Ricochet Media reporters denied entry to exclusion zone at Fairy Creek protests
While reporting for Ricochet Media, Kyle Darling and Michael Simkin were denied access to the Caycuse protest camp in old-growth forest on southern Vancouver Island, at the site of an imminent police raid on May 17, 2021.
Simkin and Darling were stopped at a roadblock when they tried to enter the exclusion zone, which the RCMP described as a “temporary access control area,” reported Ricochet.
When the journalists asked police to contact a supervisor by radio and confirm that media was not allowed, the officers refused, according to an affidavit later filed with the B.C. Supreme Court.
Instead, police told the journalists to drive an hour and a half to get back into cell service range and call the RCMP media liaison sergeant. This prevented the reporters from covering the events that took place during the initial day of RCMP enforcement of the old-growth demonstrations.
An RCMP spokesperson told Ricochet in the afternoon of May 17 that the “temporary access control area” was not a media exclusion zone, but at the same time, no journalists would be allowed inside.
Ricochet described the temporary access control area as a “rebranding” of exclusion zones previously used by the RCMP to deny media access.
RCMP Chief Superintendent Dave Attfield later said this denial was “due to a misunderstanding of (his) direction regarding media access and occurred early on in the implementation of the access control point at Hatton Creek,” according to an affidavit he filed with B.C. Supreme Court.
This incident took place during protests against old-growth logging on southern Vancouver Island, on the territory of the Pacheedaht and Ditidaht First Nations, between Aug. 9, 2020 and Sept. 28, 2021.
Police enforcement, arrests, and most media coverage of the blockades took place after logging company Teal-Jones obtained an injunction from the B.C. Supreme Court on April 1, 2021, which banned blockades of logging activities in the Fairy Creek and Caycuse watersheds.
By Aug. 2021, the Fairy Creek blockades and protests were approaching the record for the largest act of civil disobedience in Canada’s history, reported The Narwhal.
Concerns over press freedoms arose during police enforcement in 2021 due to numerous incidents where media workers were denied access to raid sites, intimidated and arrested by the RCMP.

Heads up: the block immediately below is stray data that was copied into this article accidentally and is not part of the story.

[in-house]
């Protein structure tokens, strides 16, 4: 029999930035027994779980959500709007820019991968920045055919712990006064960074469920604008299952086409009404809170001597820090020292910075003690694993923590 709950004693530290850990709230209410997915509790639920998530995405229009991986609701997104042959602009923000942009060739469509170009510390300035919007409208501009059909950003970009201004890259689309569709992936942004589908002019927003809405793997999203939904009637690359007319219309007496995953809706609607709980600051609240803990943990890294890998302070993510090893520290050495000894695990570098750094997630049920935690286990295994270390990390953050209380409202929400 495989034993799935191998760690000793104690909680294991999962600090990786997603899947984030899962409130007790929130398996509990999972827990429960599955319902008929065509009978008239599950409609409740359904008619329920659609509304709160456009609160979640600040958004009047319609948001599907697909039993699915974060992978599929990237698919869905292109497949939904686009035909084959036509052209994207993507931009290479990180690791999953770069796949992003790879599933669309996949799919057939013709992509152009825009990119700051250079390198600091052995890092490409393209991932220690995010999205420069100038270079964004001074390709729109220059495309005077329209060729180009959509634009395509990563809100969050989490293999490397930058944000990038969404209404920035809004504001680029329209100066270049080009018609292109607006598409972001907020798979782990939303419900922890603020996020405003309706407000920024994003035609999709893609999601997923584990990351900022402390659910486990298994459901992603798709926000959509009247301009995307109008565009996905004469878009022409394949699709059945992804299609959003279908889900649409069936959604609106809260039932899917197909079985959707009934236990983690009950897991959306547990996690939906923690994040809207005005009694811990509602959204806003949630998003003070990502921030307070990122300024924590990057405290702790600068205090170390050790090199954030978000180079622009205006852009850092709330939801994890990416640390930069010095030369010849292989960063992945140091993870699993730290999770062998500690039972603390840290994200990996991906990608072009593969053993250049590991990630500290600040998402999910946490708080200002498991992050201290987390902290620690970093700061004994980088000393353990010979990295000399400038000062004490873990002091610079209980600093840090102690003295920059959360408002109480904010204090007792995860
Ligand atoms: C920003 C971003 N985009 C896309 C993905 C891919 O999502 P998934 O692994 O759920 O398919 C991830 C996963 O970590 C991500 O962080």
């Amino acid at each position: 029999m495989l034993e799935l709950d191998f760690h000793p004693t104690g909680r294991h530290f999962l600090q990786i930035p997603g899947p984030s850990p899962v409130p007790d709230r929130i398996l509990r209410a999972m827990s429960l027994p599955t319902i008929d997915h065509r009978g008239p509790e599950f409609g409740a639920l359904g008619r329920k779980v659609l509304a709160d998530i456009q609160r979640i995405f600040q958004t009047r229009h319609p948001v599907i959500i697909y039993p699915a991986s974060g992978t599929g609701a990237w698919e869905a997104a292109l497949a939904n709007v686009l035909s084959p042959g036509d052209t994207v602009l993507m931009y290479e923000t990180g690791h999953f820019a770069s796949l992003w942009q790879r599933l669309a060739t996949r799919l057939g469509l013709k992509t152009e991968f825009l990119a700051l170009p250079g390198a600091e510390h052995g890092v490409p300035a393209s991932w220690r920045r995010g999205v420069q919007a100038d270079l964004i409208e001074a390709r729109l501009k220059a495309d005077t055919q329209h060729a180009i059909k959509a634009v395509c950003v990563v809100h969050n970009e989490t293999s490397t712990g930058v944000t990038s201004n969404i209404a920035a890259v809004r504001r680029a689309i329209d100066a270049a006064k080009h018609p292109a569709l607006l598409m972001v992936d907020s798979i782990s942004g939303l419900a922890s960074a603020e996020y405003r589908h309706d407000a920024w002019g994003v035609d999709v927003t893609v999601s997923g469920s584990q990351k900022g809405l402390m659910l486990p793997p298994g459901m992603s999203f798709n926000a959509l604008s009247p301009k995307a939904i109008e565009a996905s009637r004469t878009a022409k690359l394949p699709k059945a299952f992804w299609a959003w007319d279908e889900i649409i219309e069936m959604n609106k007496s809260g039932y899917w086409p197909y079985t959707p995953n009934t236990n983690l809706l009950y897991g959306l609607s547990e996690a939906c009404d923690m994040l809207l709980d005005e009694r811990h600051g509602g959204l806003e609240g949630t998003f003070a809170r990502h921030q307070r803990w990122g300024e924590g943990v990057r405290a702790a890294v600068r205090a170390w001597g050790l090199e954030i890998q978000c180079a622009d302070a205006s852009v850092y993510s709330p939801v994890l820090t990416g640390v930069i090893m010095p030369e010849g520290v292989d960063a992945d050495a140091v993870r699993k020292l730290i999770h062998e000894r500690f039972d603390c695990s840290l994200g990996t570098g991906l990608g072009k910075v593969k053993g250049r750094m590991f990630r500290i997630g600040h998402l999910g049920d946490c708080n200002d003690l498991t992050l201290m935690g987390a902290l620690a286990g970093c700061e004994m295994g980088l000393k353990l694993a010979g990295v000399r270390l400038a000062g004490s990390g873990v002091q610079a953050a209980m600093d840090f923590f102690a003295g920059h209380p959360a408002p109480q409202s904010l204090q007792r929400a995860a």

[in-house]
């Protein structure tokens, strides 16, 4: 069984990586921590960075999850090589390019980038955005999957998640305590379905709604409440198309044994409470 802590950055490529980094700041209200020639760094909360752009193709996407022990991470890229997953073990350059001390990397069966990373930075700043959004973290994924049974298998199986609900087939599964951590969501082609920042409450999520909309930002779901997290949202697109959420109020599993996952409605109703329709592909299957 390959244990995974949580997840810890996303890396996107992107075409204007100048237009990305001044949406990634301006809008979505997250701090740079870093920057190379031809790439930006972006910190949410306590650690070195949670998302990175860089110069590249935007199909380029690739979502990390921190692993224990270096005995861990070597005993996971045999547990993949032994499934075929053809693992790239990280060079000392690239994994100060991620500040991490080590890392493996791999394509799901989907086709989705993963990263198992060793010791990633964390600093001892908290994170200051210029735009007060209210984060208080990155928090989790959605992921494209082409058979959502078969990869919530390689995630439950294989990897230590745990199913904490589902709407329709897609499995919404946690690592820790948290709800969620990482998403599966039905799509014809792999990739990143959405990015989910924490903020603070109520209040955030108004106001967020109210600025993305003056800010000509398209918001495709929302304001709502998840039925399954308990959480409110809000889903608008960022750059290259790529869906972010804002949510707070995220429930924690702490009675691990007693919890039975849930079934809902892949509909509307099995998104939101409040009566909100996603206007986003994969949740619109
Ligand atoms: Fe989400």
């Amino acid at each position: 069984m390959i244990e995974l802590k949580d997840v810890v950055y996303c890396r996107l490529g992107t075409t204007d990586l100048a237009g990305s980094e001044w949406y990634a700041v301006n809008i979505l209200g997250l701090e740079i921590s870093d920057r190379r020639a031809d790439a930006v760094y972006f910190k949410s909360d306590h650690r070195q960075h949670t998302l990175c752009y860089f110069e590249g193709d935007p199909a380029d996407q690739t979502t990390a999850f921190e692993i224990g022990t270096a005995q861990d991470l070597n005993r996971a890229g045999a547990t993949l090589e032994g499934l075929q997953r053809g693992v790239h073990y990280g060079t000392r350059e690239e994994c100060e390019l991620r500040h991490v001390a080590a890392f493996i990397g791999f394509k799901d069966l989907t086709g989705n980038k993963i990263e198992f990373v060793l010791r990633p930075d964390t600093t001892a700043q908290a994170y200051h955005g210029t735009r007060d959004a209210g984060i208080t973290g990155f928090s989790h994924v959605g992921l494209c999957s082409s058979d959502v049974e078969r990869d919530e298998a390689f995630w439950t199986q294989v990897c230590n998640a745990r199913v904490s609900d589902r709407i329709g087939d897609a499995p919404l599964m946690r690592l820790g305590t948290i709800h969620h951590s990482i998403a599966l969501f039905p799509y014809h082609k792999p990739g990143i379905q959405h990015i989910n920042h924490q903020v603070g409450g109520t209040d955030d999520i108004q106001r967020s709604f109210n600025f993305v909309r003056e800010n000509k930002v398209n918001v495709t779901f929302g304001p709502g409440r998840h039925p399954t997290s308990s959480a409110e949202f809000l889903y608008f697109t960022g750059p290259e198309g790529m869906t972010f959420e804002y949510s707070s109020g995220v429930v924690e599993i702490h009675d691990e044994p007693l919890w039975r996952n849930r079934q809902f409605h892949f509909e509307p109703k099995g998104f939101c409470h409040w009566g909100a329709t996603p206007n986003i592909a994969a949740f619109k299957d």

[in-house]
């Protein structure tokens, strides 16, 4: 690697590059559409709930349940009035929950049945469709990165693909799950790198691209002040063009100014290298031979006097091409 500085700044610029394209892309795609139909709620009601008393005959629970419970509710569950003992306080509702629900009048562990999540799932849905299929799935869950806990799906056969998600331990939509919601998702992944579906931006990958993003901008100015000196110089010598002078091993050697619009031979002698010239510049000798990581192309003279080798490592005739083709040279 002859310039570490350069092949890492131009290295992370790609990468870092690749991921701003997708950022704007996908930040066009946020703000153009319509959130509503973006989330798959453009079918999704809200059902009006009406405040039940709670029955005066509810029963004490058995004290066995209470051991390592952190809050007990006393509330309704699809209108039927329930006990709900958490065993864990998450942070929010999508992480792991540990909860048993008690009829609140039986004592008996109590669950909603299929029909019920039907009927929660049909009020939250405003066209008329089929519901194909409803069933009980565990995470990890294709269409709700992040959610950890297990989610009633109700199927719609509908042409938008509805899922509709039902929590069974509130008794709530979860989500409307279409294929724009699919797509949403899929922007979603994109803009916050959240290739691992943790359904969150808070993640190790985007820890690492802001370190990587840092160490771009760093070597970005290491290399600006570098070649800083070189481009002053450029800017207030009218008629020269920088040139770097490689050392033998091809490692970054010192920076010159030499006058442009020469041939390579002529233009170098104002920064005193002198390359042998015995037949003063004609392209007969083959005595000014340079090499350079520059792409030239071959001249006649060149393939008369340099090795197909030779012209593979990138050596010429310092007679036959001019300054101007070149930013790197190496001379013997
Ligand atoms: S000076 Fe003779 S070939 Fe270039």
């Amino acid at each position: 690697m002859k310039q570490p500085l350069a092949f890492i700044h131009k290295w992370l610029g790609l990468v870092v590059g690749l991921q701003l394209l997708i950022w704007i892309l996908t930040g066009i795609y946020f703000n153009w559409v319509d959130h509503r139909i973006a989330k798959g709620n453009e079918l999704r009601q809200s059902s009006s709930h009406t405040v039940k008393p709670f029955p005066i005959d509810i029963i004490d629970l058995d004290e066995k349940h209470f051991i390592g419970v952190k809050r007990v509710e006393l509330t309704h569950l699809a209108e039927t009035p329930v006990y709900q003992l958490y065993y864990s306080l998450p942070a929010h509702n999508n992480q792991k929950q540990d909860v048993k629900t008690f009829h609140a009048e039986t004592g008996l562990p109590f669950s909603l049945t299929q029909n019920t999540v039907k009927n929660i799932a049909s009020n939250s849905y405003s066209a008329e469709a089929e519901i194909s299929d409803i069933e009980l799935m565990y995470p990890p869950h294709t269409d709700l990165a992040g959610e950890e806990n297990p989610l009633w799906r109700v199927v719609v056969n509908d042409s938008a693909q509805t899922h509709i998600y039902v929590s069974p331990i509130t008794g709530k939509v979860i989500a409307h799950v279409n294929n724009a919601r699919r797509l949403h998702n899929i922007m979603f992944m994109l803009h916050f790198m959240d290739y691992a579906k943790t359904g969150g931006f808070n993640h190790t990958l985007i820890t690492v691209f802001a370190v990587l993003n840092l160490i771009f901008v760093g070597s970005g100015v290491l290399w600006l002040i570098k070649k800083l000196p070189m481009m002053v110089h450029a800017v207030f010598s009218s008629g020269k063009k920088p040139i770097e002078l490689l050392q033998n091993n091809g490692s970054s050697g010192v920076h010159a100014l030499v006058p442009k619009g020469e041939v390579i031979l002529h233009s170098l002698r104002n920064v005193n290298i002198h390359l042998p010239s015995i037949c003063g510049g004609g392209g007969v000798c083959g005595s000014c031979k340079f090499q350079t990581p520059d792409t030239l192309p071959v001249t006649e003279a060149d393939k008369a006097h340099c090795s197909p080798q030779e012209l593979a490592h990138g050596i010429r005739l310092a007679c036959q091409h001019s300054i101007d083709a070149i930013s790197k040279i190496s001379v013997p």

On May 26, 2022, the Canadian Association of Journalists and a coalition of news organizations and press freedom groups, including Ricochet Media, The Narwhal, Capital Daily, Canada’s National Observer, APTN, Canadian Journalists for Free Expression, The Discourse and IndigiNews, said they planned to take the RCMP to court over excessive restrictions on media.
The court ruled in their favour on July 20, 2021, with B.C. Supreme Court Justice Douglas Thompson affirming media rights by adding a clause to the injunction instructing the RCMP not to interfere with press access unless there was a clear and genuine operational reason to do so.
Despite the court order, RCMP officers continued to restrict media access. Police arrested a Victoria Buzz photojournalist and seized his equipment at the main Fairy Creek blockade on Aug. 10, 2021, and threatened to arrest media workers or refused to allow them through police lines on multiple occasions after the ruling.
On Sept. 28, 2021, a B.C. Supreme Court justice refused to extend the initial injunction, saying RCMP enforcement of the order “led to serious and substantial infringement of civil liberties, including impairment of the freedom of the press to a marked degree.”
On Jan. 26, 2022, the B.C. Court of Appeal reinstated and extended the injunction to Sept. 26, 2022.
The B.C. Supreme Court later extended the injunction again until Sept. 26, 2023. In that decision, Justice Thompson reiterated his earlier criticism of the RCMP’s media obstruction, noting that the RCMP’s “expansive exclusion zones, and associated checkpoints and searches, were unlawful, and that the degree of interference with liberties of members of the public and the media was substantial and serious.”